As to WAVES records, however, there is still a live controversy. Defendant has not yet complied with plaintiff's FOIA request because defendant has searched only WAVES records in its physical possession at the time of the request. Defendant argues that because it did not physically possess some WAVES records at the time of plaintiff's request-they had already been transferred to the White House and internally deleted-those records were not subject to plaintiff's request. To be subject to FOIA, records must be under agency "control" at the time of the FOIA request. In determining whether records are under agency control, this Court uses a four-factor analysis. The Court considers "(1) the intent of the document's creator to retain or relinquish control over the records; (2) the ability of the agency to use and dispose of the record as it sees fit; (3) the extent to which agency personnel have read or relied upon the document; and (4) the degree to which the document was integrated into the agency's record system or files." Burka v. U.S. Dep't of Health & Human Servs., 87 F.3d 508, 515 (D.C. Cir. 1996) (internal quotations and citations omitted).

In another opinion in this consolidated case, the Court determined that WAVES records transferred to the White House and deleted internally remain under the "control" of the agency.

See Mem. Op. [53] (Sept. 30, 2008). Because of the many similarities between that WAVES search and this one, the Court does not repeat its analysis here. But the conclusion here is the same: the transferred and deleted WAVES records remain under defendant's control. Defendant must search all WAVES records under its control before it can argue that it has complied with plaintiff's request.*fn3

2. Records for the Residence of the Vice President

Defendant's declaration provides enough detail for the Court to conclude that defendant has fully complied with plaintiff's request as to the records searched for visits to the Vice President's residence. Defendant's declarations describe the four records systems searched-the Secret Service file system on location, the Microsoft Outlook systems on command center computers, the access list database system for gate access, and handwritten entry logs-and the ways in which each was searched. Plaintiff does not claim that this search, or defendant's description of it, is deficient. Defendant's declaration is relatively detailed, nonconclusory, and apparently in good faith. Because defendant has complied with plaintiff's FOIA request in this respect, plaintiff's challenge as to these particular records is moot.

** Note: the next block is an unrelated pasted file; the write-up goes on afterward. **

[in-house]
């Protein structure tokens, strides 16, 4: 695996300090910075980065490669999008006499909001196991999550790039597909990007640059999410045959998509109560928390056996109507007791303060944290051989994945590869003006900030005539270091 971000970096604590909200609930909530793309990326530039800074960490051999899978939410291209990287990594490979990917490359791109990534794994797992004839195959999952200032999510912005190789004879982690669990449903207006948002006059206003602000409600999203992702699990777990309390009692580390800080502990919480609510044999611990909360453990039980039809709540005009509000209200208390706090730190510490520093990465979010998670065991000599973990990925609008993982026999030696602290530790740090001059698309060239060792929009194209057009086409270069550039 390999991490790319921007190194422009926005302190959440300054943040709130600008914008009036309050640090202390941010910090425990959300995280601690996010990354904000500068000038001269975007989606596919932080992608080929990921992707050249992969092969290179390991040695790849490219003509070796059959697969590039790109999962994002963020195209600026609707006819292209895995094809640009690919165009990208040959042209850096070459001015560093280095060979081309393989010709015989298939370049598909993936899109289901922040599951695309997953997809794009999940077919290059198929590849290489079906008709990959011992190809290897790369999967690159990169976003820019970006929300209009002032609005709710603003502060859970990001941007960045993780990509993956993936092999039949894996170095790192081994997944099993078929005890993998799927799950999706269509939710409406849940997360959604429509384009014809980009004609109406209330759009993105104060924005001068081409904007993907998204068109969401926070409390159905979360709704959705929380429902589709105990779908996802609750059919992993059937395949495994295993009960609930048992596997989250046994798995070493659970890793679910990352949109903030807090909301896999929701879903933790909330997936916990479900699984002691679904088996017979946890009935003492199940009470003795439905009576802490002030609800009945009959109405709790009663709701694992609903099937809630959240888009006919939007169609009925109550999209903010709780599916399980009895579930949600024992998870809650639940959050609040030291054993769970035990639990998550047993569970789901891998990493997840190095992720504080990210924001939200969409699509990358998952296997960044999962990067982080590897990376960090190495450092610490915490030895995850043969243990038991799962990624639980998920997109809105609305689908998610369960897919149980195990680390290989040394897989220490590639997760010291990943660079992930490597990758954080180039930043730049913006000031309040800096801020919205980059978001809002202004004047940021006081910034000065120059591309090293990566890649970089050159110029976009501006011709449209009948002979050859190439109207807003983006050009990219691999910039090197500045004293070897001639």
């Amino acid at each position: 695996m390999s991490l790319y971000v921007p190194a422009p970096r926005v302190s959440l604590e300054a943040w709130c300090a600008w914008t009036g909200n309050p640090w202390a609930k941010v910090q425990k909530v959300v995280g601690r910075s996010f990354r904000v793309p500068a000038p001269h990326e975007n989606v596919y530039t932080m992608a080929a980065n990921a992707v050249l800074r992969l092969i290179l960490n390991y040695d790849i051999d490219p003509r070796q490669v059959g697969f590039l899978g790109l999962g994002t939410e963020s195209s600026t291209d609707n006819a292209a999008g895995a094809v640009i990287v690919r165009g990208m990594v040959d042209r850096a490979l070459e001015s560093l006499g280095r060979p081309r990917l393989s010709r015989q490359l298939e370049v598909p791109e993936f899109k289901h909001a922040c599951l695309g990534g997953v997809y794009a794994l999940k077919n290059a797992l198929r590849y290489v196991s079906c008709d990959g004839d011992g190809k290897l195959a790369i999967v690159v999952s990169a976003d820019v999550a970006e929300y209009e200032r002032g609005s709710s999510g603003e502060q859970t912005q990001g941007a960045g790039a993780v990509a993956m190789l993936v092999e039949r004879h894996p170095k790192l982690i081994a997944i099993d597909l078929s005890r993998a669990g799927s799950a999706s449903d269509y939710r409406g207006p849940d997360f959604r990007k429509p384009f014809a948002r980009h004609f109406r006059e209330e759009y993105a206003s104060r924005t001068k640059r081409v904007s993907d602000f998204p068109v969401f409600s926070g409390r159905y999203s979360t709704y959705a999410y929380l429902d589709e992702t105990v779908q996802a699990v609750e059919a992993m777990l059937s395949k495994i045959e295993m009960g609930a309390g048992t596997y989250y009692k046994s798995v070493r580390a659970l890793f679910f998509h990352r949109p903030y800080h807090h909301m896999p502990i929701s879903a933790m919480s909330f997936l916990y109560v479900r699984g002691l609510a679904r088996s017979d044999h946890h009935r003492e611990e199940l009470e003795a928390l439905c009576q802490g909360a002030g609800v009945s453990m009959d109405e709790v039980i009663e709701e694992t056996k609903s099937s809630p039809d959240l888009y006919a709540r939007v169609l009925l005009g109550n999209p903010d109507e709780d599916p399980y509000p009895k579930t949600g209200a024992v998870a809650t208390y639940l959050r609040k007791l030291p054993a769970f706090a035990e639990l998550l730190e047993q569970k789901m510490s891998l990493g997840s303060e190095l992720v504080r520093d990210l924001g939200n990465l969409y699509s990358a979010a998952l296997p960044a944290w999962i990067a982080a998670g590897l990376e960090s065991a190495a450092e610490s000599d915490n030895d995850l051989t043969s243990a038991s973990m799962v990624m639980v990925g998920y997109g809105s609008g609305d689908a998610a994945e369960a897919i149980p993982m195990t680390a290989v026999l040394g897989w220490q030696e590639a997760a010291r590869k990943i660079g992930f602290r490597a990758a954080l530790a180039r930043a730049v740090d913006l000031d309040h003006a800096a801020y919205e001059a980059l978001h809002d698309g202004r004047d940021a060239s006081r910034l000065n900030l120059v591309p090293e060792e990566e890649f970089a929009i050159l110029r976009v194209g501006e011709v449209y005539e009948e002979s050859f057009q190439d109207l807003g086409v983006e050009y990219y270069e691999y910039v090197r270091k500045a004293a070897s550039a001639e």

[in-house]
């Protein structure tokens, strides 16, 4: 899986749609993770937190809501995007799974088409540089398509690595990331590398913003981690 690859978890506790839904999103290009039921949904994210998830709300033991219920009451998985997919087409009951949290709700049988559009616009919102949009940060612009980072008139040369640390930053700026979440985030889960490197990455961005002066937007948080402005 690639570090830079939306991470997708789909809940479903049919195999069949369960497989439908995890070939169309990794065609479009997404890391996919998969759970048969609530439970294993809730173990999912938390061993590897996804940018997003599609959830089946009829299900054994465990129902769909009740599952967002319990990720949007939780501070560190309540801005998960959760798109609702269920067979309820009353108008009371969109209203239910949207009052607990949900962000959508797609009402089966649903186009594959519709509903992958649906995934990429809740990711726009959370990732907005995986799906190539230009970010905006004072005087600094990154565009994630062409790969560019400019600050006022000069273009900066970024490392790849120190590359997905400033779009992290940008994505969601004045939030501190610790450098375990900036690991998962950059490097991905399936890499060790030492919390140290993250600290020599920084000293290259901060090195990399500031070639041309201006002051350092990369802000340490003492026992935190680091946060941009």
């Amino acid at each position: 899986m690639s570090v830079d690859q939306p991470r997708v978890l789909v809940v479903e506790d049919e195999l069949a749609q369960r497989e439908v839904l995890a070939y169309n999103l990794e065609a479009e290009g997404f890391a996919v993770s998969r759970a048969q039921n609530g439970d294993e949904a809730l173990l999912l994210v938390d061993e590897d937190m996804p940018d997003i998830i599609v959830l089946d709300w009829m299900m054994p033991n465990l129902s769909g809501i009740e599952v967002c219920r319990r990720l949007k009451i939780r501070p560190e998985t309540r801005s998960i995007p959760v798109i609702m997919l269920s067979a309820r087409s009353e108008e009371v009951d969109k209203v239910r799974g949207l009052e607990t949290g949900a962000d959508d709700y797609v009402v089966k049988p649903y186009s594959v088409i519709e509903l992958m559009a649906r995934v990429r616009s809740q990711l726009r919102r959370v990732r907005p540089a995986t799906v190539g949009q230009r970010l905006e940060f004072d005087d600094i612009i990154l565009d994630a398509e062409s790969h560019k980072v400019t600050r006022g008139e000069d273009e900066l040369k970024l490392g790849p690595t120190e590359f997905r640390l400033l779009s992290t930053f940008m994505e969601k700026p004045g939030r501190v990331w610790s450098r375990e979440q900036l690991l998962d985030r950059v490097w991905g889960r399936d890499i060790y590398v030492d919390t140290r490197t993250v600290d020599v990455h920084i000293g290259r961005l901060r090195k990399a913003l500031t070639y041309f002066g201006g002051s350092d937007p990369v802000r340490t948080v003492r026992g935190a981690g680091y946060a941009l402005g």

C. Plaintiff's Request for Discovery

In its opposition, plaintiff asks the Court to allow discovery into defendant's record-keeping practices. In particular, plaintiff seeks to depose individuals responsible for defendant's searches, as well as witnesses from the National Archives and Records Administration and the White House Office of Records Management. The Court does not see the need for discovery here.

Discovery is not common in FOIA cases, especially when agency declarations demonstrate the adequacy of a search. However, discovery can be allowed at the Court's discretion when it appears that the government has acted in bad faith. See Carney v. U.S. Dep't of Justice, 19 F.3d 807, 812 (2d Cir. 1994). Plaintiff cites a few purported instances of bad faith, but the Court is not convinced. Defendant's declarations do demonstrate that the ACR and Vice President's residence searches were adequate and that the WAVES search was not. Accordingly, absent sufficient evidence of bad faith, the Court in its discretion will not allow discovery.


Defendant's declarations demonstrate that its search of the ACR records system at the White House was adequate, as was its search of visitor records at the Vice President's residence. Accordingly, plaintiff's action as to these searches is moot. However, defendant's search of the White House WAVES records system was inadequate because it did not cover all records under defendant's control. The WAVES search still presents a live controversy, and defendant's motion to dismiss cannot be granted in full.

A separate order shall issue this date.